Lesby Berlin Osorio, 22, was strangled to death earlier this month with a telephone cord on the Universidad Nacional Autonoma de Mexico (UNAM) campus in Mexico City. After her body was found, the Office of the Public Prosecutor almost immediately took to Twitter to blame Osorio for her own murder.
In a series of tweets, the office focused on Osorio’s alleged drinking and low attendance record as well as her decision to live with her boyfriend. “She had left home and was living with her boyfriend,” one of the tweets read, followed by “she had been taking drugs with friends.”
The tweets sparked outrage from women and men across Mexico. Users tweeted almost 50,000 times with the hashtag #simemata—#iftheykillme—to demonstrate how their personal lives would be used against them if they were murdered.
“If they kill me, they will say I lived alone in Mexico City,” wrote Julia Lazos, a student at the university where Osorio was murdered. “They will say I was a feminist. They will invent everything to make me responsible for my murder. If they kill me I want them to shout loudly, like I will tomorrow for Lesby.”
“I hope the police (and media) focus on my killer,” tweeted Paula Villareal, a Mexican computer scientist, “not on my clothes, studies, work and who I go to bed with.”
Violence against women and femicide are all-too-common in Mexico. Seven women were killed each day between 2013 and 2014, and 44.9 percent of women in the nation have reported that they experience violence at home.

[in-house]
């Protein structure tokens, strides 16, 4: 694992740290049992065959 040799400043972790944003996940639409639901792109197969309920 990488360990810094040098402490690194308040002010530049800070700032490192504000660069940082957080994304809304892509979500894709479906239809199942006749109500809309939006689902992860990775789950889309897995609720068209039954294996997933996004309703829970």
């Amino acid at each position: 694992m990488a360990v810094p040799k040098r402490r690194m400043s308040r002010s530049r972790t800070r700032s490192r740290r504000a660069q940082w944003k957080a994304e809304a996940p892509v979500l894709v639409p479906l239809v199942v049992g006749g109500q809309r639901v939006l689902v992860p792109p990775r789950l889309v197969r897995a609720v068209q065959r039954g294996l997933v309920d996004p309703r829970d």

The Public Prosecutor of Mexico City, Rodolfo Rios, eventually responded to the tweets, calling them “inappropriate” and instructing his office to remove them. “The behavior, private life or social status of a victim should never affect an investigation,” he said. The original tweets have been deleted, but Rios did not explain why they were sent or if any further action will be taken against the person who did.
Unfortunately, this kind of response from law enforcement doesn’t come as a surprise. Judge Lindsey Kushner QC in the UK came under fire in March for stating that drunk women put themselves at greater risk of rape. That same month, a Canadian judge resigned amid outcry after he asked a sexual assault victim why she could not keep her “knees together.”
Meliss Arteaga is an editorial intern at Ms. She studied at California State University Northridge and has a Bachelor’s Degree in journalism and minor in gender and women studies.